Though surrounded by water, Mt. Desert Island is not a bather’s paradise. The water is too damned cold, even during the height of the season, when it’s in the low 50&#176s!

Even if the water was warmer, there is only one sandy beach – Sandy Beach! The rest of the coast is speckled with large rock outcroppings, and crashing surf.

We spent part of one afternoon at Sandy Beach and Thunder Hole – both are in Acadia National Park. Thunder Hole is a natural rock formation which, when conditions are right, produces 30-40 foot tall columns of sea spray accompanied by thunderous booms.

Though Hurricane Florence was passing off to the east, and we came before and stayed through high tide, Thunder Hole was silent.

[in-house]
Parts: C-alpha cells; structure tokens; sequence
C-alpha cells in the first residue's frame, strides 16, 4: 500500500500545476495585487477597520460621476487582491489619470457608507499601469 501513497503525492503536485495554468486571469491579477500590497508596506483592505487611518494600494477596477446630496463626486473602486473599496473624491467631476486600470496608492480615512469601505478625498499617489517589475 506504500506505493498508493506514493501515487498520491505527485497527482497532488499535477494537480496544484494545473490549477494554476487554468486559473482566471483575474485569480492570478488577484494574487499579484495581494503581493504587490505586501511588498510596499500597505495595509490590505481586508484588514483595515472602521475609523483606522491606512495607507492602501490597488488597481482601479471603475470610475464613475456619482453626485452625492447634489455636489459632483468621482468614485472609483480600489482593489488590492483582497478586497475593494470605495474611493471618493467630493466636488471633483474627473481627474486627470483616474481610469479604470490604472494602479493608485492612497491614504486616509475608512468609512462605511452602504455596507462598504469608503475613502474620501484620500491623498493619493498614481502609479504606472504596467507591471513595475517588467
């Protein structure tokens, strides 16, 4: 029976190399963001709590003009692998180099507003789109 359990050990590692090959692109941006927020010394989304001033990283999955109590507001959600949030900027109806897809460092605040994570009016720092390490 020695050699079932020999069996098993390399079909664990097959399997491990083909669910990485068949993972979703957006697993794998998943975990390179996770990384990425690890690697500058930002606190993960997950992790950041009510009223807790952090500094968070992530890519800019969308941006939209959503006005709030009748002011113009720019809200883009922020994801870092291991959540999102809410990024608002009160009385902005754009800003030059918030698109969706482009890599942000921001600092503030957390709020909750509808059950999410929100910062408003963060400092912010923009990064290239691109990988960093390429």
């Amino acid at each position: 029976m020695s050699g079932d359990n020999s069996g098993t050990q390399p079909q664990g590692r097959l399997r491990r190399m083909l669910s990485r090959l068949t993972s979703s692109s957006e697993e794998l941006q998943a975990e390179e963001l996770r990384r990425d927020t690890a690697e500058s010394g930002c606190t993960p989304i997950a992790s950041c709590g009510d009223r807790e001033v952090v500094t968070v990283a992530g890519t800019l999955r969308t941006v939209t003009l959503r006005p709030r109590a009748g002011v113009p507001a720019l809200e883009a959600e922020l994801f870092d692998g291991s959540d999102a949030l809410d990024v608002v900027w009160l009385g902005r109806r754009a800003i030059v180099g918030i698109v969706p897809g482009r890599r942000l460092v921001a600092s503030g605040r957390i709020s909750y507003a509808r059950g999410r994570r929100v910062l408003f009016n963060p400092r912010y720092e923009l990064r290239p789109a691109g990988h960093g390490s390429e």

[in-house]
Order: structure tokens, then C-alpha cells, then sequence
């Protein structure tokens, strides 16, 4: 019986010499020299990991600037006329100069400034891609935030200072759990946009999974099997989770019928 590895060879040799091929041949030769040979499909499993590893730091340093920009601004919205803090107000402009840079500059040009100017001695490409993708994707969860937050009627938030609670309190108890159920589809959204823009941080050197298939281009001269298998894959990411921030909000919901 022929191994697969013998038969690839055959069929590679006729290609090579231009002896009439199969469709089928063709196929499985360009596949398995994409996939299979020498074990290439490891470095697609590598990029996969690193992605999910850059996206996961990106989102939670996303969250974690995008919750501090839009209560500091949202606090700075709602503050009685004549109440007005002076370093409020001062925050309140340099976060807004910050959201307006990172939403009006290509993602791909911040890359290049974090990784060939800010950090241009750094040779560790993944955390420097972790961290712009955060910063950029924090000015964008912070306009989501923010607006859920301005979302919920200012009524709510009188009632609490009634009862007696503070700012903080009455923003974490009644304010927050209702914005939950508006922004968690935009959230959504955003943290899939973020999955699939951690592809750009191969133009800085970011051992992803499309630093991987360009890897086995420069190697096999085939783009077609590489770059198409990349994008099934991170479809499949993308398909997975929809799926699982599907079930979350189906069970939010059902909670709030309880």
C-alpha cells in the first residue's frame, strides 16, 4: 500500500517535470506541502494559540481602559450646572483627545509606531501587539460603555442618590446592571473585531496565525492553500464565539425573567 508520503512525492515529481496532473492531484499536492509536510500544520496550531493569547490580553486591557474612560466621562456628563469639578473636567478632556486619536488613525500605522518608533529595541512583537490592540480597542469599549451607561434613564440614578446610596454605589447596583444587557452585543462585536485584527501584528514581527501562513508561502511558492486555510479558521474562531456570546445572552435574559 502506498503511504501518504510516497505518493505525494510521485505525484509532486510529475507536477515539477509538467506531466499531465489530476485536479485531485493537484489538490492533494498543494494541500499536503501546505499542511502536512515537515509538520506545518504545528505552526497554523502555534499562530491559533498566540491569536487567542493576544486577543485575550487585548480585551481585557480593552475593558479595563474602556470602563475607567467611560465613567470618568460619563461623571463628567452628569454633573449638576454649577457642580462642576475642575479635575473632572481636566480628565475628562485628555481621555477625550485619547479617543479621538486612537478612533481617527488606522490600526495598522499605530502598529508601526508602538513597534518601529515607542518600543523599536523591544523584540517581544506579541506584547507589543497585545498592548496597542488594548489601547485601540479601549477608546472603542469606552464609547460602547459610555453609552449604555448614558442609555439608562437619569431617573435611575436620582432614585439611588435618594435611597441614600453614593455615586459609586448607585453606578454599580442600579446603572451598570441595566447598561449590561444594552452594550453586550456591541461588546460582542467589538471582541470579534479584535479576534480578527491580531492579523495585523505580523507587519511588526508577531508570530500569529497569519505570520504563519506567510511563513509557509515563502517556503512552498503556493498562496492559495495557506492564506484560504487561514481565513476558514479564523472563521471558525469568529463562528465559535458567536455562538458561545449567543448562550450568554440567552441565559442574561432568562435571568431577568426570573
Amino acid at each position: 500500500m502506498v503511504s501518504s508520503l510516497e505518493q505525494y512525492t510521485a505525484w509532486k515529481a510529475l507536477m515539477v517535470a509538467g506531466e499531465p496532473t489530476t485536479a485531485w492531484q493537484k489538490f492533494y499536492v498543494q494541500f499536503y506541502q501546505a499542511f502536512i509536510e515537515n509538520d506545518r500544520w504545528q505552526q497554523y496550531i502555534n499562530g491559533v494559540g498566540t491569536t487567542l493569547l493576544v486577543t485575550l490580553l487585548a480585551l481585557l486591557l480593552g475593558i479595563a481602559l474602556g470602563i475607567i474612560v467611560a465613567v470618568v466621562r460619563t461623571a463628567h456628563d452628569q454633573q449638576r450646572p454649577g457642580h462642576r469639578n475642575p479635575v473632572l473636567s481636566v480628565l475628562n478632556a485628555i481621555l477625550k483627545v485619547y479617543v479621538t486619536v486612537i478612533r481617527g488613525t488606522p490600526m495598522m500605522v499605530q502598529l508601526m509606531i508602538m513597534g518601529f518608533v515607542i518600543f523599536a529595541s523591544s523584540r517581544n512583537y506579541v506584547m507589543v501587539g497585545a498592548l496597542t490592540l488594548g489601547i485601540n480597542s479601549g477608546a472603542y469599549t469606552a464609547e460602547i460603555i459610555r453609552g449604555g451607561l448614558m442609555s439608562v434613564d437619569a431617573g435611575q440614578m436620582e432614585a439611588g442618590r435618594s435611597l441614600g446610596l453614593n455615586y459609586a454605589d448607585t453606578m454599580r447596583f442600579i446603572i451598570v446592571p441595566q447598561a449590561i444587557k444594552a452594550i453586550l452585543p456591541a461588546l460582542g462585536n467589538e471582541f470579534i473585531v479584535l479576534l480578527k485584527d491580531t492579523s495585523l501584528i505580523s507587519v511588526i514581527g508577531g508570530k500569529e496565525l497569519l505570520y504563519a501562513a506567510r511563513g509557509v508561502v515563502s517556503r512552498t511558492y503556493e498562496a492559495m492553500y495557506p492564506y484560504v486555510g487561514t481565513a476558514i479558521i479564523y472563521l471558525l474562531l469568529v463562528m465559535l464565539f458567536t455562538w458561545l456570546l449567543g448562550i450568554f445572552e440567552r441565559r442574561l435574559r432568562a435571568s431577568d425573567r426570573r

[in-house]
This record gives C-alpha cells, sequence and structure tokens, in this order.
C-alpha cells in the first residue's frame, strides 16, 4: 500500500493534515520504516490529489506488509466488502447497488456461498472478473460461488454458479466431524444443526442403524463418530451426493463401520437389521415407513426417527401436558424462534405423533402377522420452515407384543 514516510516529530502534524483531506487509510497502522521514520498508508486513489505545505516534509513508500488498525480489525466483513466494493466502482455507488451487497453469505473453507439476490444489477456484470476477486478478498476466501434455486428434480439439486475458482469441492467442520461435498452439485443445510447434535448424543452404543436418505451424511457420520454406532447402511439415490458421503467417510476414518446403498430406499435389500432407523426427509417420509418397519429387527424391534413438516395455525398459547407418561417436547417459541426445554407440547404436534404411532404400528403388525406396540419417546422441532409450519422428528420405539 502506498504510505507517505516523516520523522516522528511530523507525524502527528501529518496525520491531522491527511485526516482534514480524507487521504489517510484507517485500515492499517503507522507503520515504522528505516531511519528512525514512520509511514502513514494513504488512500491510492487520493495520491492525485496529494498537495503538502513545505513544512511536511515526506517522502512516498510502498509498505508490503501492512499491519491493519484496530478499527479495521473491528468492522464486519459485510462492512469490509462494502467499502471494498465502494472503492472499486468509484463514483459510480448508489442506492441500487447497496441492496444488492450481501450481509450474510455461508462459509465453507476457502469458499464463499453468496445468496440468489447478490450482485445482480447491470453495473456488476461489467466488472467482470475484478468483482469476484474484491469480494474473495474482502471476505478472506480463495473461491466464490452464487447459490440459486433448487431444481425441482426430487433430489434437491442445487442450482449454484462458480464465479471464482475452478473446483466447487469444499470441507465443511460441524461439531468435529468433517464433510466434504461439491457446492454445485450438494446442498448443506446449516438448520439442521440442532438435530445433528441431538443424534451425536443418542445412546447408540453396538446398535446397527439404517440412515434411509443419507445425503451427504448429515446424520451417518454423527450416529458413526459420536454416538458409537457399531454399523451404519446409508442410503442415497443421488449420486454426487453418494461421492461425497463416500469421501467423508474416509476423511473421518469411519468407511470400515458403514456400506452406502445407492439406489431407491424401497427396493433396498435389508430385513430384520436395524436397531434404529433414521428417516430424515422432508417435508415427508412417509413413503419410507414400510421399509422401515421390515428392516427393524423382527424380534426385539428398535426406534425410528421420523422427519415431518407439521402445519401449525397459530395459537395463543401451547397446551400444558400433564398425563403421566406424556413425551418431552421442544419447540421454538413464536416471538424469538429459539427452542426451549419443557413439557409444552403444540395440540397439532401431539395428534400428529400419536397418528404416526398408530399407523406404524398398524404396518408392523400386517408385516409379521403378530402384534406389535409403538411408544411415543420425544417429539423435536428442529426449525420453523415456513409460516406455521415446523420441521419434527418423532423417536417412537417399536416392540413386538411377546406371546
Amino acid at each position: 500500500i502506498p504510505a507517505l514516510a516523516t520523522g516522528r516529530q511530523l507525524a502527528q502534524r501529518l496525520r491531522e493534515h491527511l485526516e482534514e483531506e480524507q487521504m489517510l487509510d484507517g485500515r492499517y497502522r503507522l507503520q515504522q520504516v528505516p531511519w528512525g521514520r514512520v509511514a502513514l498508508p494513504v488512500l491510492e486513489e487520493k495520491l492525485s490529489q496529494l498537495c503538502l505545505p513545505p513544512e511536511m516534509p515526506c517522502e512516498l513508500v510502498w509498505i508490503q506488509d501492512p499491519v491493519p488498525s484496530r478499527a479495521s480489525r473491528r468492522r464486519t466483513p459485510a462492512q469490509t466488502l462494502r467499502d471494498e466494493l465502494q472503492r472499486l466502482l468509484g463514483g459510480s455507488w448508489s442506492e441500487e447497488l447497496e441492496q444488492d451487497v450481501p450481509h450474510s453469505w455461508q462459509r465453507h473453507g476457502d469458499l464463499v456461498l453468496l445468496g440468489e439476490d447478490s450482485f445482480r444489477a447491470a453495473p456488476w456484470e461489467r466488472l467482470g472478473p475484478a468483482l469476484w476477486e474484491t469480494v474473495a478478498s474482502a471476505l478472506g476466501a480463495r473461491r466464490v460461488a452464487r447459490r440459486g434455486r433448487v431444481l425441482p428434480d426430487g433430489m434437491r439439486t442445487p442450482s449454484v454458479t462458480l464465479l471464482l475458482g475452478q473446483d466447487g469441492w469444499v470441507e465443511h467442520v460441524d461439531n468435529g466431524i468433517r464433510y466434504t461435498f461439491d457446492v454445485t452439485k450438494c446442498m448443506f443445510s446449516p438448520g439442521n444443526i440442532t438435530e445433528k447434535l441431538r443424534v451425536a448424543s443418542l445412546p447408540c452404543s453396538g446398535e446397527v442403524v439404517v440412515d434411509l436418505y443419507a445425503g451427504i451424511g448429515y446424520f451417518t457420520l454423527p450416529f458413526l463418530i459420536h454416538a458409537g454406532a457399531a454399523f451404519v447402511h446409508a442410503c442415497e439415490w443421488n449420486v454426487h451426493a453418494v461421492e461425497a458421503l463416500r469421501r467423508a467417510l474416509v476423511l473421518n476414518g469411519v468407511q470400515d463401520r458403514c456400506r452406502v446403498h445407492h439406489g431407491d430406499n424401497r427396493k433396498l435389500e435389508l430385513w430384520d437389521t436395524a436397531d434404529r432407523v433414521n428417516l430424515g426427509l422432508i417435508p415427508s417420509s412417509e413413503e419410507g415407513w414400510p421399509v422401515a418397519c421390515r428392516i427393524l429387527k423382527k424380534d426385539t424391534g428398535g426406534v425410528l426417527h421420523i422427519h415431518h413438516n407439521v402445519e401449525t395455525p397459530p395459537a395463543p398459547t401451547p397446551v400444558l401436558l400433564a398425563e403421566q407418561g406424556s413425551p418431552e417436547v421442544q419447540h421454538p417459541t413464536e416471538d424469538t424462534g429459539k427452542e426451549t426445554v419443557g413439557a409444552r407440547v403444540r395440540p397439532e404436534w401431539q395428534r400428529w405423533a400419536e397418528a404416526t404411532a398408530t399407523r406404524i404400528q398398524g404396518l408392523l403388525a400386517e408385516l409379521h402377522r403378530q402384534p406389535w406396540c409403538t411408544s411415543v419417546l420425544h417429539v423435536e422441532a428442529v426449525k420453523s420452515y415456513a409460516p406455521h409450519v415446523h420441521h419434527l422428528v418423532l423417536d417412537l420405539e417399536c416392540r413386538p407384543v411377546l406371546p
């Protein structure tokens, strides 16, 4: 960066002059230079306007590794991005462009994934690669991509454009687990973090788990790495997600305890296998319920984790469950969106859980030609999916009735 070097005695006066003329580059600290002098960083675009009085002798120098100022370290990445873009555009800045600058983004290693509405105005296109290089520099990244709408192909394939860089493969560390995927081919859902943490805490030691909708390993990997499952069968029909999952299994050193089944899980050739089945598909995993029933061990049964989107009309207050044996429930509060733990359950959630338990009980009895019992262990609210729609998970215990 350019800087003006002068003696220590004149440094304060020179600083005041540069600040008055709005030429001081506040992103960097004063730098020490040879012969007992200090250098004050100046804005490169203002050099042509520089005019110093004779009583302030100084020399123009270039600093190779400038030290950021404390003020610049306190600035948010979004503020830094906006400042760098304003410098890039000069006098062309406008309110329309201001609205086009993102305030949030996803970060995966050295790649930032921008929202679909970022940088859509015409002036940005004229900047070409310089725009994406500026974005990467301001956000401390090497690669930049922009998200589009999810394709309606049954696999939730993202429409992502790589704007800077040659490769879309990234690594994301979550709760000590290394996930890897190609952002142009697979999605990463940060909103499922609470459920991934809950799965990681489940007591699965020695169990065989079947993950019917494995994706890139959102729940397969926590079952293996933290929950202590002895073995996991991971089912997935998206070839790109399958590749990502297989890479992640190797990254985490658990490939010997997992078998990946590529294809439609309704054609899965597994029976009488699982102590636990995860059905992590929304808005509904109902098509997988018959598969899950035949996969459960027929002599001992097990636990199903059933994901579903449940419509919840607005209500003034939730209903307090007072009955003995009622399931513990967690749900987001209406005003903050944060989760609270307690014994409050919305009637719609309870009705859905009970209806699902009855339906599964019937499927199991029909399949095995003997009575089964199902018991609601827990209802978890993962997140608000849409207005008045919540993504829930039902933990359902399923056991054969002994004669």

On Wednesday, our last day, we took the mail boat past the Bear Island Lighthouse to Islesford on Little Cranberry Island. This tiny community has a permanent population of 75.

At first, I thought it was neat to be an interloper in their little society. Then I thought, do they feel as if they’re zoo animals on display? Wherever reality lies, I felt welcome and I loved the island!

It is small enough to transverse on foot. Bob and I followed an unmarked road to a lonely stretch of rocky beach. We turned around and walked, cross island, to an art gallery.

It didn’t take long to figure out there was something strange about the island’s vehicles. Most homes had a car or truck parked outside – a very old car or truck.

When the island’s tiny, your car’s engine will never wear out. However, the exterior is another story. Exposed to salt air 24/7/365, the finish dims and sometimes rust pokes through.

This was a great trip with a great friend – a guy I met my first day as a professional broadcaster, over 35 years ago.